- What is Intelligence?: Beyond the Flynn Effect
- Cambridge University Press, 226 pp.
How To Measure Intelligence
‘The Flynn Effect’ was the phrase Richard J. Herrnstein and Charles Murray coined in their book The Bell Curve, to describe the enormous gains in IQ scores in the 20th century from one generation to the next, which James R Flynn, Professor Emeritus at the University of Otago, did so much to measure and document. What is Intelligence?, written for the general reader as well as the specialist, seeks to come to terms with the implications of those gains. It also attempts to analyse the evolution of intelligence, to ‘solve the problem of defining (it)’ and to discuss a new approach to the subject based on treating ‘the brain, individual differences, and social trends as having equal integrity.’
In the early 1980s Flynn began a survey to see what data existed on IQ gains throughout the developed world. What he discovered astonished him. He was ‘bombarded’ with data showing huge gains in thirteen nations. Since that time, data has been collected from over thirty countries, in both the developed and developing world. The existence of such gains ‘creates a crisis of confidence,’ Flynn says. ‘Either the children of today (are) far brighter than their parents or, at least in some circumstances, IQ tests (are) not good measures of intelligence.’
Flynn discusses many possible explanations for the gains, from ‘growing test sophistication’ to increased social mobility and better nutrition. He examines genetic and environmental factors, and, at each step, is at pains to point out that far from being trivial, these gains ‘represent nothing less than a liberation of the human mind. The scientific ethos, with its vocabulary, taxonomies, and detachment of logic and the hypothetical from concrete referents, has begun to permeate the minds of post-industrial people.’ However, he believes that it is imperative that a new approach to the study of intelligence be instituted, one which ‘breaks the steel chain of ideas,’ and takes account of the fact that ‘there are other intellectual qualities, namely critical acumen and wisdom, that IQ tests were not designed to measure (which) are equally worthy of our attention.’
The book begins with a crisp, witty and down-to-business tone. As a layman, I imagined myself at a lecture delivered by someone who understands that to those of us outside the academy walls, much of what passes for scholarly discourse seems inscrutable, tedious, and willfully arcane. If, like me, you find the idea of people talking to one another about the minutiae of their field in a closed, insulated world, glad to be distant from concrete reality, something that raises your blood pressure, then you will find much of Flynn’s book refreshing. He says that he has ‘tried to avoid the dead-stick prose so beloved by journal editors,’ and although the book loses its way in its final third, an engaging jauntiness is never far from the surface.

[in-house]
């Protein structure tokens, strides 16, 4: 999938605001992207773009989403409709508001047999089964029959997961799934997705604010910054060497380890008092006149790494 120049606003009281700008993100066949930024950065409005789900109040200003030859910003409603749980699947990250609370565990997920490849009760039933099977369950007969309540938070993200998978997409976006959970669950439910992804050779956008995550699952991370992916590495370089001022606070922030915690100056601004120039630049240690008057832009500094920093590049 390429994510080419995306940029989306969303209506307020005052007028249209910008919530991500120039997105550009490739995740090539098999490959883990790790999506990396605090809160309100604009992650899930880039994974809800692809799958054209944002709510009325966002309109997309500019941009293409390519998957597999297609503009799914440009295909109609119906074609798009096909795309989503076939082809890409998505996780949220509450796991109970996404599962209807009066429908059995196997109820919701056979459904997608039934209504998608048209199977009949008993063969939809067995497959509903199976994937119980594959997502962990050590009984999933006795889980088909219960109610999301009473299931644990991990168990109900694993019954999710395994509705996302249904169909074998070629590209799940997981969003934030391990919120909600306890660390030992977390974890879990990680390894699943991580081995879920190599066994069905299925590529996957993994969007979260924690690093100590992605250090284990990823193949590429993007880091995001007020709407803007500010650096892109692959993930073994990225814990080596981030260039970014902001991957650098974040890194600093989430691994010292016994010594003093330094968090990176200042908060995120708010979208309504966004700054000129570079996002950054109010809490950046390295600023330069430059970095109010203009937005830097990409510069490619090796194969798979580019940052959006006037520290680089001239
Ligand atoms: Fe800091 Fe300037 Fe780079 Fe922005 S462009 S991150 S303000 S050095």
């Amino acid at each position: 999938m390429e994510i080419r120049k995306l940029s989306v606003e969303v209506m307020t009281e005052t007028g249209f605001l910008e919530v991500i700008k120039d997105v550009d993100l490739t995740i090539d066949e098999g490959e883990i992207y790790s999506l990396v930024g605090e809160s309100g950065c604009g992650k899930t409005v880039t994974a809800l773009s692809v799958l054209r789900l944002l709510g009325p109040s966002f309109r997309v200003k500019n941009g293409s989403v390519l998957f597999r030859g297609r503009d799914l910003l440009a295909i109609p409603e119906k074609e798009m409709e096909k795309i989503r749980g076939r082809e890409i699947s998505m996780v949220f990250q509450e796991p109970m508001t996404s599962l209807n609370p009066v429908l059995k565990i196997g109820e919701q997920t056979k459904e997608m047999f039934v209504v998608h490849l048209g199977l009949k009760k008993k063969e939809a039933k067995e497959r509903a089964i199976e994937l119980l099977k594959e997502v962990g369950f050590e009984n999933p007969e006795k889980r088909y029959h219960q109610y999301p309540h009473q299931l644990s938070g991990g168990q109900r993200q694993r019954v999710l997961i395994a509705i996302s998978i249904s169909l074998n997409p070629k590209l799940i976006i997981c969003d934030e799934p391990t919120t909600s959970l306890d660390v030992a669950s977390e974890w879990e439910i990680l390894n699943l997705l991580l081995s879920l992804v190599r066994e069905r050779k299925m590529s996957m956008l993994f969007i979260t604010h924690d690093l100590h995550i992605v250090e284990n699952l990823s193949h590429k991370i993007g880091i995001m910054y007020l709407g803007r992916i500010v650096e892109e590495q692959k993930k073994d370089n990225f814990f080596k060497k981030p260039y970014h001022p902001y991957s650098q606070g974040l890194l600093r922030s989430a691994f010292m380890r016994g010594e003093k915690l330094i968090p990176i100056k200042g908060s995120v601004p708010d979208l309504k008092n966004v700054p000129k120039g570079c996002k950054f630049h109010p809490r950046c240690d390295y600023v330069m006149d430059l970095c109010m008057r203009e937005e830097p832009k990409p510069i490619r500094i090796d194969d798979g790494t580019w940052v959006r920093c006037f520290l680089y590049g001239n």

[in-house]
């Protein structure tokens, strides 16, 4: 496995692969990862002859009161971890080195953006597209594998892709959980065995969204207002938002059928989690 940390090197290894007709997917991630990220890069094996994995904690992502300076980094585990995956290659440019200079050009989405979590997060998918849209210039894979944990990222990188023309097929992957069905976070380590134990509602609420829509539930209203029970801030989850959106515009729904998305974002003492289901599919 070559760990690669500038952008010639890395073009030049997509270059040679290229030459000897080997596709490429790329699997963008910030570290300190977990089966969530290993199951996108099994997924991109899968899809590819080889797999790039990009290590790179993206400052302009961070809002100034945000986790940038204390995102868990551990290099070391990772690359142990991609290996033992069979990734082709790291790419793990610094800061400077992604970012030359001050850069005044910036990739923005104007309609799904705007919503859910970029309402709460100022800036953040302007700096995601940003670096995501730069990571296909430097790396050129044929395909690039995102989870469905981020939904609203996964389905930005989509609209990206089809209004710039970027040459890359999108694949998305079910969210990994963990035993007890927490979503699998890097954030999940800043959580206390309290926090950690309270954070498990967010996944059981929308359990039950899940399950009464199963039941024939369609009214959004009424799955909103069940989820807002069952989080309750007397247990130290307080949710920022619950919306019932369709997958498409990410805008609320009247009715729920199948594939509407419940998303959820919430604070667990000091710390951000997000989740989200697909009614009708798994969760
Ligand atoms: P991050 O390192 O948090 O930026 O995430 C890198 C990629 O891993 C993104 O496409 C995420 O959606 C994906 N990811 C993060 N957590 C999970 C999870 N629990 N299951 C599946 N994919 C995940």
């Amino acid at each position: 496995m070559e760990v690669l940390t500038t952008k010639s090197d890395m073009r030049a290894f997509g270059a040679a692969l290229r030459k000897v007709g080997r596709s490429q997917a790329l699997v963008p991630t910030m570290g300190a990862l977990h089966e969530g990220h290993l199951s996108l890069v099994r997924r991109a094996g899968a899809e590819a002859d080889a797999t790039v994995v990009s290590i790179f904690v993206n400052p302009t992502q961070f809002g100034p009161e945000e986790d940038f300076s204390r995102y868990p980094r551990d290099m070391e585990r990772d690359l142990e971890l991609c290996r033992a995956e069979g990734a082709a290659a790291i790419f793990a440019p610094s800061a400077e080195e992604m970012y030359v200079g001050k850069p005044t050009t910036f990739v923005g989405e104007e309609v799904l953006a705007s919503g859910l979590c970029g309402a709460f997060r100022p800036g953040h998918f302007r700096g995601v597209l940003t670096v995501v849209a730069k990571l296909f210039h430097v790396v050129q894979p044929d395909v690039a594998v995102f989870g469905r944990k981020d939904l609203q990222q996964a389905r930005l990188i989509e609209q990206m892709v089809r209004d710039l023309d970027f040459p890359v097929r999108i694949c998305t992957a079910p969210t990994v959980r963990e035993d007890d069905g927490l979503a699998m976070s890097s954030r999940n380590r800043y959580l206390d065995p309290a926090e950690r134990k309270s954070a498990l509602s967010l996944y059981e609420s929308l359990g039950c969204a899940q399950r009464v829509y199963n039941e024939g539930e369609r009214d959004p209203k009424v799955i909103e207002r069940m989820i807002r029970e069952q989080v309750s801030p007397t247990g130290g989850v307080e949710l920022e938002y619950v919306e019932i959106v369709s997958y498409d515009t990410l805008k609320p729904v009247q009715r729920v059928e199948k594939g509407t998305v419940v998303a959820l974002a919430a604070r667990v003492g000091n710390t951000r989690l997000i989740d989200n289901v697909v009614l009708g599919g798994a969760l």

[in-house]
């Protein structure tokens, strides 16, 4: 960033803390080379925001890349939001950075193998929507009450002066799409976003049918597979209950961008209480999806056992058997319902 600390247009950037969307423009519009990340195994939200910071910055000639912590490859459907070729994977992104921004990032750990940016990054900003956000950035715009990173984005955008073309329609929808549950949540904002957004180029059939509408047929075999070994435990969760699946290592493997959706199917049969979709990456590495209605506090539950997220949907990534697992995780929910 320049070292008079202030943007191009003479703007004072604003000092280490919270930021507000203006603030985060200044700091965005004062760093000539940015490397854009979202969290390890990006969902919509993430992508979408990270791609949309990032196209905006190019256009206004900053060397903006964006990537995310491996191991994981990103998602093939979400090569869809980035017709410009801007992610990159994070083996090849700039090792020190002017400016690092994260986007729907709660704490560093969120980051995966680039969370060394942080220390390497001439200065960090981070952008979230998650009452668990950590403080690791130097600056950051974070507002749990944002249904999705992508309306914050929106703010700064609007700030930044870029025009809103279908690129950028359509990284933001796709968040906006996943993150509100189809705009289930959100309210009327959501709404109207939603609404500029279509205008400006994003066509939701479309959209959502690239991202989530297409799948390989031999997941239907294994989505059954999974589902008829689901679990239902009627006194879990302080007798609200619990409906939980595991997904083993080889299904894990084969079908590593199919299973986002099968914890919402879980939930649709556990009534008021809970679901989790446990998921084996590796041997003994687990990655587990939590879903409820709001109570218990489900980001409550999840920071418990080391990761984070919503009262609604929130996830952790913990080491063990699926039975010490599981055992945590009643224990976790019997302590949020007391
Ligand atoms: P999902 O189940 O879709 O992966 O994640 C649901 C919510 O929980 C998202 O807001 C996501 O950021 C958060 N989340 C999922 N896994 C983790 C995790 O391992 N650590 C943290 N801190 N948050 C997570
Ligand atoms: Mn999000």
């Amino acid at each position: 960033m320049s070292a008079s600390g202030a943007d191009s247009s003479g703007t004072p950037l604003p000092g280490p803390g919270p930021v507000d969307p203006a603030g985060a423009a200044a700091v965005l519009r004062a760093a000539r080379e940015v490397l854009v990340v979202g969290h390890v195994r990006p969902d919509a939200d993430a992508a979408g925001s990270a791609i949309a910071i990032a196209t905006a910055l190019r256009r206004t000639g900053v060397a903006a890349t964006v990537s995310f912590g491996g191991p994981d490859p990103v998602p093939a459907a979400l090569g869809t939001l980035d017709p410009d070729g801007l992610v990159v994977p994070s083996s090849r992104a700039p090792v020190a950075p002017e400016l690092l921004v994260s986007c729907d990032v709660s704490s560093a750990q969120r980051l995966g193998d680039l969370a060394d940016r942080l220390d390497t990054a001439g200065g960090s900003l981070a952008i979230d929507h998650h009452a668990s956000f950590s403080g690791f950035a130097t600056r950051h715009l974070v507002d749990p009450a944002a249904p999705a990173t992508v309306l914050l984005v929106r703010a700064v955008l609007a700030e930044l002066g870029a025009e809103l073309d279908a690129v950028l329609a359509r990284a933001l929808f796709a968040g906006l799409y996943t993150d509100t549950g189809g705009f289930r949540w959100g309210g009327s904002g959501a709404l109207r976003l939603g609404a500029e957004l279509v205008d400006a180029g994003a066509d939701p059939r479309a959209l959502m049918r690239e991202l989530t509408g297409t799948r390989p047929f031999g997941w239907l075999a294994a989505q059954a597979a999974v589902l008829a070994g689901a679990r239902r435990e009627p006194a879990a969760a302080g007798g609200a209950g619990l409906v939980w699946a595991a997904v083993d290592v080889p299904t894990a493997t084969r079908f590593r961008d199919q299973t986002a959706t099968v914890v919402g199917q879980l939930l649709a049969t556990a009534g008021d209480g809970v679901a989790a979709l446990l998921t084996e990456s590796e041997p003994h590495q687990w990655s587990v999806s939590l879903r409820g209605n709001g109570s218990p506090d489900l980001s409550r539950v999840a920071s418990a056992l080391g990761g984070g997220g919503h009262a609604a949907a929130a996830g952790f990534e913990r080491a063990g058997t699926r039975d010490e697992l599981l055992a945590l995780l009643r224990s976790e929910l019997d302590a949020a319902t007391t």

I was most engaged by Flynn’s book when the tables and statistics were put to one side and the author began to discuss the various ways in which people have attempted to define intelligence. At those moments I had a very real sense of the divisions and controversies within this subject, and just how crucial a greater understanding of it is to all of us. However, there is not enough by the way of a contextual framework here. I wanted far more on the history of IQ tests and changes in attitudes towards them. Flynn fails to go into sufficient depth on theories of emotional, analytic, practical, cultural, critical and multiple intelligence, and thus offers the general reader, perhaps unfamiliar with the significant names and arguments, a road without directions.
At times, Flynn’s book has an off the cuff feel, inevitable given that the author is setting out ‘a pre-theory concept of intelligence.’ Whilst it is the case that the air of considered extemporaneity is part of the book’s charm, it also reveals its shortcomings. By the end we are into the realm of conjecture and contention. The last couple of chapters are rushed and slight on substance; ideas are suggested, picked up and dropped, only to be taken up a few pages later. It all begins to resemble something of an impassioned ramble, in marked contrast to the self-assured and efficient tone at the outset. That is not to say that I did not learn much, which, to someone outside of a professional interest in this subject, is the primary reason for reading. However, I was still left feeling dissatisfied. Near the end of the book, Flynn says that ‘(he) cannot say (he) enjoyed the task of trying to make sense of massive IQ gains over time.’ I cannot say that I always enjoyed reading the fruits of his labour either.